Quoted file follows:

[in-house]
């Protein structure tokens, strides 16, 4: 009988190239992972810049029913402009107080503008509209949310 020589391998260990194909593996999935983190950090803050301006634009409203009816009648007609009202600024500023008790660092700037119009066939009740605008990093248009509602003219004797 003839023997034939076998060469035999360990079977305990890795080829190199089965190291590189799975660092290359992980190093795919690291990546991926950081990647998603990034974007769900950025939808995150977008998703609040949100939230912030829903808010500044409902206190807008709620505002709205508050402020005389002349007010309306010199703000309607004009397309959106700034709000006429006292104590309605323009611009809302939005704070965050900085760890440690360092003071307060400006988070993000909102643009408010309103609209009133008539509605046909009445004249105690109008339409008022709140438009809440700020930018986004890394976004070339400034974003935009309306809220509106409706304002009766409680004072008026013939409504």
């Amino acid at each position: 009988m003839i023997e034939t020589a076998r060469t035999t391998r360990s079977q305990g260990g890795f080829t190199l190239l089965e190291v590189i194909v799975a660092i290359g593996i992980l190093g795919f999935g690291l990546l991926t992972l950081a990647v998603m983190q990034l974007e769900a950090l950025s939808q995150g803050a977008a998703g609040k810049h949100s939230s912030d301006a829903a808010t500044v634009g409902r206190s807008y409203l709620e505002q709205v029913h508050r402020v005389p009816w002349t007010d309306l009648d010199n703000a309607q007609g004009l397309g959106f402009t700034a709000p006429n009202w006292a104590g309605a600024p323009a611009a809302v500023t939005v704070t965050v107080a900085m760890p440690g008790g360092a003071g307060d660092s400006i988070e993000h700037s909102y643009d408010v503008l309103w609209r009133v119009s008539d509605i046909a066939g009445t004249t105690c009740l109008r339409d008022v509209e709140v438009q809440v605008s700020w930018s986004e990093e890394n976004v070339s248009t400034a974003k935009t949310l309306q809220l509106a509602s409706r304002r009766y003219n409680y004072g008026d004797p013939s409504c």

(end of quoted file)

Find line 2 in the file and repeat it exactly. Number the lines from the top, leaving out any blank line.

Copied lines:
């Protein structure tokens, strides 16, 4: 009988190239992972810049029913402009107080503008509209949310 020589391998260990194909593996999935983190950090803050301006634009409203009816009648007609009202600024500023008790660092700037119009066939009740605008990093248009509602003219004797 003839023997034939076998060469035999360990079977305990890795080829190199089965190291590189799975660092290359992980190093795919690291990546991926950081990647998603990034974007769900950025939808995150977008998703609040949100939230912030829903808010500044409902206190807008709620505002709205508050402020005389002349007010309306010199703000309607004009397309959106700034709000006429006292104590309605323009611009809302939005704070965050900085760890440690360092003071307060400006988070993000909102643009408010309103609209009133008539509605046909009445004249105690109008339409008022709140438009809440700020930018986004890394976004070339400034974003935009309306809220509106409706304002009766409680004072008026013939409504």